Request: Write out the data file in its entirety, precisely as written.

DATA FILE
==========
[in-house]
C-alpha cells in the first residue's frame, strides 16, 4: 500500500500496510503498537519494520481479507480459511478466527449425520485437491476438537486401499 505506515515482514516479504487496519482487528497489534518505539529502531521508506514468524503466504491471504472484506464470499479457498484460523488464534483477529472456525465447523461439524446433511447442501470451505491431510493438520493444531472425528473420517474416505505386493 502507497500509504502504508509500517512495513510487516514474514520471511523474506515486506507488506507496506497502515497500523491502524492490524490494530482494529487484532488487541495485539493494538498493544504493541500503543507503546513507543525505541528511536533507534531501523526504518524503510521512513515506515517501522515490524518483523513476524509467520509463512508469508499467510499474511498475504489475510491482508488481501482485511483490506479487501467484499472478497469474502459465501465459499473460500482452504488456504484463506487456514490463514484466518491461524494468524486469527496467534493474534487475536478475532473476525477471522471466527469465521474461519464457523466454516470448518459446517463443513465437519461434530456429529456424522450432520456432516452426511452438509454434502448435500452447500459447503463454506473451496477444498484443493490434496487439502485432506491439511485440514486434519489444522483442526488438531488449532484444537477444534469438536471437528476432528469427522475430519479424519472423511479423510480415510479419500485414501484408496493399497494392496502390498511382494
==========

[in-house]
C-alpha cells in the first residue's frame, strides 16, 4: 500500500500496510503498537519494520481479507480459511478466527449425520485437491476438537486401499 505506515515482514516479504487496519482487528497489534518505539529502531521508506514468524503466504491471504472484506464470499479457498484460523488464534483477529472456525465447523461439524446433511447442501470451505491431510493438520493444531472425528473420517474416505505386493 502507497500509504502504508509500517512495513510487516514474514520471511523474506515486506507488506507496506497502515497500523491502524492490524490494530482494529487484532488487541495485539493494538498493544504493541500503543507503546513507543525505541528511536533507534531501523526504518524503510521512513515506515517501522515490524518483523513476524509467520509463512508469508499467510499474511498475504489475510491482508488481501482485511483490506479487501467484499472478497469474502459465501465459499473460500482452504488456504484463506487456514490463514484466518491461524494468524486469527496467534493474534487475536478475532473476525477471522471466527469465521474461519464457523466454516470448518459446517463443513465437519461434530456429529456424522450432520456432516452426511452438509454434502448435500452447500459447503463454506473451496477444498484443493490434496487439502485432506491439511485440514486434519489444522483442526488438531488449532484444537477444534469438536471437528476432528469427522475430519479424519472423511479423510480415510479419500485414501484408496493399497494392496502390498511382494